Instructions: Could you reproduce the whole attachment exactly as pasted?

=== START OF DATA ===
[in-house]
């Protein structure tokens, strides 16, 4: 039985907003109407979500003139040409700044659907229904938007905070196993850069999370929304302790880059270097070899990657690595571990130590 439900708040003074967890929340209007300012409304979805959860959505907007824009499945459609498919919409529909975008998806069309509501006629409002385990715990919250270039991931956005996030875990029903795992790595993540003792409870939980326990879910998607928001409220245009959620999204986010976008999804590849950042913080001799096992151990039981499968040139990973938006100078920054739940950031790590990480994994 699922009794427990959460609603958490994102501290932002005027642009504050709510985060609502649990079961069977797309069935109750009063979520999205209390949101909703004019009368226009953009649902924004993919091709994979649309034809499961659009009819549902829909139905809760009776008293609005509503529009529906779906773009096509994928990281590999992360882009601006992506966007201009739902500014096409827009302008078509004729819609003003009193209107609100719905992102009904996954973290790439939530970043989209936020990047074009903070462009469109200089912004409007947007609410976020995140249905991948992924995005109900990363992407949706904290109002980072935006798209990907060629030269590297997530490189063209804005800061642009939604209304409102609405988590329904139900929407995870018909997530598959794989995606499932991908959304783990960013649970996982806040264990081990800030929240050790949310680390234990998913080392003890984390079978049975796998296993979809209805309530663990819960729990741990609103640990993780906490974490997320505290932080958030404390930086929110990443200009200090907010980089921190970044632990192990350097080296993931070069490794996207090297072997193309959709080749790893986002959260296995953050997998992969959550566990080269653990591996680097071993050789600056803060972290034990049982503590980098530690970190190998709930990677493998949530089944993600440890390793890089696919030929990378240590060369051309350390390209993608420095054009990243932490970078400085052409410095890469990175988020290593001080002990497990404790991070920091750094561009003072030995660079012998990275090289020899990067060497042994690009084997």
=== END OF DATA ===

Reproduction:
[in-house]
């Protein structure tokens, strides 16, 4: 039985907003109407979500003139040409700044659907229904938007905070196993850069999370929304302790880059270097070899990657690595571990130590 439900708040003074967890929340209007300012409304979805959860959505907007824009499945459609498919919409529909975008998806069309509501006629409002385990715990919250270039991931956005996030875990029903795992790595993540003792409870939980326990879910998607928001409220245009959620999204986010976008999804590849950042913080001799096992151990039981499968040139990973938006100078920054739940950031790590990480994994 699922009794427990959460609603958490994102501290932002005027642009504050709510985060609502649990079961069977797309069935109750009063979520999205209390949101909703004019009368226009953009649902924004993919091709994979649309034809499961659009009819549902829909139905809760009776008293609005509503529009529906779906773009096509994928990281590999992360882009601006992506966007201009739902500014096409827009302008078509004729819609003003009193209107609100719905992102009904996954973290790439939530970043989209936020990047074009903070462009469109200089912004409007947007609410976020995140249905991948992924995005109900990363992407949706904290109002980072935006798209990907060629030269590297997530490189063209804005800061642009939604209304409102609405988590329904139900929407995870018909997530598959794989995606499932991908959304783990960013649970996982806040264990081990800030929240050790949310680390234990998913080392003890984390079978049975796998296993979809209805309530663990819960729990741990609103640990993780906490974490997320505290932080958030404390930086929110990443200009200090907010980089921190970044632990192990350097080296993931070069490794996207090297072997193309959709080749790893986002959260296995953050997998992969959550566990080269653990591996680097071993050789600056803060972290034990049982503590980098530690970190190998709930990677493998949530089944993600440890390793890089696919030929990378240590060369051309350390390209993608420095054009990243932490970078400085052409410095890469990175988020290593001080002990497990404790991070920091750094561009003072030995660079012998990275090289020899990067060497042994690009084997």